Juliette Kerr, analyst from IHS Global Insight, said that Petrobras had been relatively cautious in announcing recoverable reserves, which need to be verified before they are classified as “proven” by regulators. But she cautioned that Petrobras would have to overcome considerable technical challenges to exploit the oil.
Petrobras aims to spend $224bn over the next five years to develop the new discoveries. According to the IEA, in 2010 Petrobras will have spent $44.8bn on investment – more than any other publicly quoted company in the world and over twice that spent by BP – and up by 28% on the previous year.
Tom Phillips Rio de Janeiro
Salt of the earth
Brazil’s president, Luiz Inácio Lula da Silva, admits to being a nervous flyer. But last month, when large-scale production began at the huge Tupi “sub-salt” oilfield, he boarded a helicopter to sweep some 250km (155 miles) out over the Atlantic Ocean to celebrate the latest advance in a fledgling oil boom that will transform the future of South America’s largest nation.
“This is the start of a new era,” Lula boasted on board the Cidade Angra dos Reis, a giant oil platform that should, by 2012, be pumping out 100,000 barrels of oil a day. “More than carnival and more than football, Petrobras gives us the certainty and the conviction that this country will become a great nation.”
Until 2007, when Petrobras unveiled the massive sub-salt resources, Brazil was a medium-sized oil producer, whose reserves were dwarfed by its crude oil-rich neighbour Venezuela. Times have changed: the billions of barrels of oil thought to lie off Brazil’s south-eastern coast are now seen as a golden ticket to a future of prosperity and power.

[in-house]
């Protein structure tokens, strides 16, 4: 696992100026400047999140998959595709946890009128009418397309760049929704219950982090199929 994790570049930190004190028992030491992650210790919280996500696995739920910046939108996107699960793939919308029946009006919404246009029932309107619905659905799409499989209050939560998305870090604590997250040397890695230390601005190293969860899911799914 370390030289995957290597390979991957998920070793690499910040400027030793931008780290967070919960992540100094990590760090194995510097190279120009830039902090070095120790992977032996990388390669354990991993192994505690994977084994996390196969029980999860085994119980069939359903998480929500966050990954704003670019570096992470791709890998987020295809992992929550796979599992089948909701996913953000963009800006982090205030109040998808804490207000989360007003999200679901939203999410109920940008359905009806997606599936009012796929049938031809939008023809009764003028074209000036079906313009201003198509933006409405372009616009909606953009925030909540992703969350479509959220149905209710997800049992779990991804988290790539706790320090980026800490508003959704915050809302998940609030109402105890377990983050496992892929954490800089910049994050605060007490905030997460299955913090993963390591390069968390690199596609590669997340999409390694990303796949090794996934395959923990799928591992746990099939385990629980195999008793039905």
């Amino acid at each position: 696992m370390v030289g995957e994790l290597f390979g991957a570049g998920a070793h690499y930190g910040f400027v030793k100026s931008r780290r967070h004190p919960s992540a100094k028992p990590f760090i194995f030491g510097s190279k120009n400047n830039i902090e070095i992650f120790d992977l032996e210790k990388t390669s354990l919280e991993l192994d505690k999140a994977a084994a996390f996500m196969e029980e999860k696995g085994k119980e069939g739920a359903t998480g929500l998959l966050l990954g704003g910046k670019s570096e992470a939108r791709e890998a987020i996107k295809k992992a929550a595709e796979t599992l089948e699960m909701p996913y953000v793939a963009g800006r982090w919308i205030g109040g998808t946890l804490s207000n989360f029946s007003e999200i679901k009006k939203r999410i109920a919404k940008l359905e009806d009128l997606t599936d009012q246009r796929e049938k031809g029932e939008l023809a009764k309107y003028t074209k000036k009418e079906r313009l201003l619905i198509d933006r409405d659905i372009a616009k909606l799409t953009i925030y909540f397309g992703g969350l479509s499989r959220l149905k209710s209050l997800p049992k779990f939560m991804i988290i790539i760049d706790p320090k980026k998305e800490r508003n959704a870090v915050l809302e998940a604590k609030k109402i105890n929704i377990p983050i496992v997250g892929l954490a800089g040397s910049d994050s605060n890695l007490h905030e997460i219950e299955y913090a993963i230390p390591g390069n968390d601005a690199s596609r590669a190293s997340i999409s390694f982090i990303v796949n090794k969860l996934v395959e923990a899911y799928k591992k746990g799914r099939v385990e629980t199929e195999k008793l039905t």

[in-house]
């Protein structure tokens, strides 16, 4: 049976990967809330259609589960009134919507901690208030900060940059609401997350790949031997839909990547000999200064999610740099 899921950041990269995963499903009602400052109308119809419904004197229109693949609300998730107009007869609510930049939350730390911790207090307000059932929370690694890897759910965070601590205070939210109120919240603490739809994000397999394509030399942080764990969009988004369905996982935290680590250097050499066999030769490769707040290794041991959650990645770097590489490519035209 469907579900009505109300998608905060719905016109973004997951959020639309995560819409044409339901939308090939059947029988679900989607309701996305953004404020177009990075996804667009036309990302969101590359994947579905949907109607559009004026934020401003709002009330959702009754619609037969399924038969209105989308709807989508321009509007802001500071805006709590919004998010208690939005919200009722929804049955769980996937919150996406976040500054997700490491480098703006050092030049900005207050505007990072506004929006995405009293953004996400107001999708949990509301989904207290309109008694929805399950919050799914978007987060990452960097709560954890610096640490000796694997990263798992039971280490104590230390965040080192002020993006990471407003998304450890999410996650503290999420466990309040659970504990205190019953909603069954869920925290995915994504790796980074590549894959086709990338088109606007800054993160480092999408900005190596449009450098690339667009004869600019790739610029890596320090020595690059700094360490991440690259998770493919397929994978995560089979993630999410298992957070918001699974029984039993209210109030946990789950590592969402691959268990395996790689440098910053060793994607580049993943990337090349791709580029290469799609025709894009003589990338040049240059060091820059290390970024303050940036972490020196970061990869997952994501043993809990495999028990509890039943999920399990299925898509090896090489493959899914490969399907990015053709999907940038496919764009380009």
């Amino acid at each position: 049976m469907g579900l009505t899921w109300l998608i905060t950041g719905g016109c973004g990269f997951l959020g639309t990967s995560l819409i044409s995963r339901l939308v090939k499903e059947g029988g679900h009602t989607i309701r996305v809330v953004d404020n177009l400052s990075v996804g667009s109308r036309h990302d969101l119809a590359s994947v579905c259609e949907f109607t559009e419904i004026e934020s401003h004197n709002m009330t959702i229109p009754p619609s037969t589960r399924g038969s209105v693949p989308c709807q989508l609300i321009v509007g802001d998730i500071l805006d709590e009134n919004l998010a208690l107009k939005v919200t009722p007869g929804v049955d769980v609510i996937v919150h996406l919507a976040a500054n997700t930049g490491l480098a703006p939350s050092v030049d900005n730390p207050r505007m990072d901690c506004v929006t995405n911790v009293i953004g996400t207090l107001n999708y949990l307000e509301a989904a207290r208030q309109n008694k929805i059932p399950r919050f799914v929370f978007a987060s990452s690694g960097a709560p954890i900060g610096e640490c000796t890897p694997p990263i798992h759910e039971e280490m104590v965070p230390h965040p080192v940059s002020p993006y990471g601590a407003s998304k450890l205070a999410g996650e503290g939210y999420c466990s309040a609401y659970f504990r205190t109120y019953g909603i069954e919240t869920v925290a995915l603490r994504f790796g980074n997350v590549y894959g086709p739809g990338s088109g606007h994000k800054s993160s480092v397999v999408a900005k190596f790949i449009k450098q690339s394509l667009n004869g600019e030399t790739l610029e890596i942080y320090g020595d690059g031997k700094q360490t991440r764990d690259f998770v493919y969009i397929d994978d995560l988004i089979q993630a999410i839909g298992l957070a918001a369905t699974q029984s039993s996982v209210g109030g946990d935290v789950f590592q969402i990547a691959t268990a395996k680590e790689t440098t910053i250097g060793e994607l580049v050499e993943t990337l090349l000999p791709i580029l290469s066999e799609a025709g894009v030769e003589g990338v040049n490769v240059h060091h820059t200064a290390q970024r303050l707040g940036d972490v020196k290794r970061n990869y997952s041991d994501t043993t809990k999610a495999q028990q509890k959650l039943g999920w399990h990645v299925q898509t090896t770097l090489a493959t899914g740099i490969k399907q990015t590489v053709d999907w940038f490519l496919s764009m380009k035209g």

“The 21st century will be Brazil’s century,” Lula claimed as pumping began at Tupi. “With the sub-salt, we will transform Brazil into a great global power.”
Since late 2007, when the offshore bonanza was first announced, the government has been pushing for a “Social Fund” that would channel part of the new-found oil wealth into cutting poverty and education, transforming Brazil’s social landscape forever, authorities hope.
But the new riches have brought controversy. Foreign oil companies fear being edged out of the ultra-deepwater boom under proposals that would give a greater cut of future sub-salt prospects to the state and Petrobras. Environmentalists fear Brazil’s growing obsession with oil will see any bio-fuels and alternative energy suffer. After the recent Gulf of Mexico oil disaster, they are also nervous that the oil rush could lead to a similar disaster.
Other critics fear the creation of a new state-run firm, to manage offshore resources will corruption worse, while Brazil’s state governments are also divided. Congress is debating drasticalteration of the distribution of royalties between the country’s 26 states, handing a greater share of sub-salt more profits to states that do not produce oil. Last weekend the state government of Rio de Janeiro, one of the country’s a top three oil-producing regions, filed a lawsuit against sued the federal government, claiming the rule changes would rob Rio of resources that could be put into job creation and public services.
But for Lula and president-elect Dilma Rousseff, left, his successor, who has led many regulatory changes, the oil a major game-changer – often cited as proof that God is Brazilian. “I am the happiest man on the face of earth,” Lula said last month, flanked by Petrobras bossses.”Today I doubt there is a happier president than me.”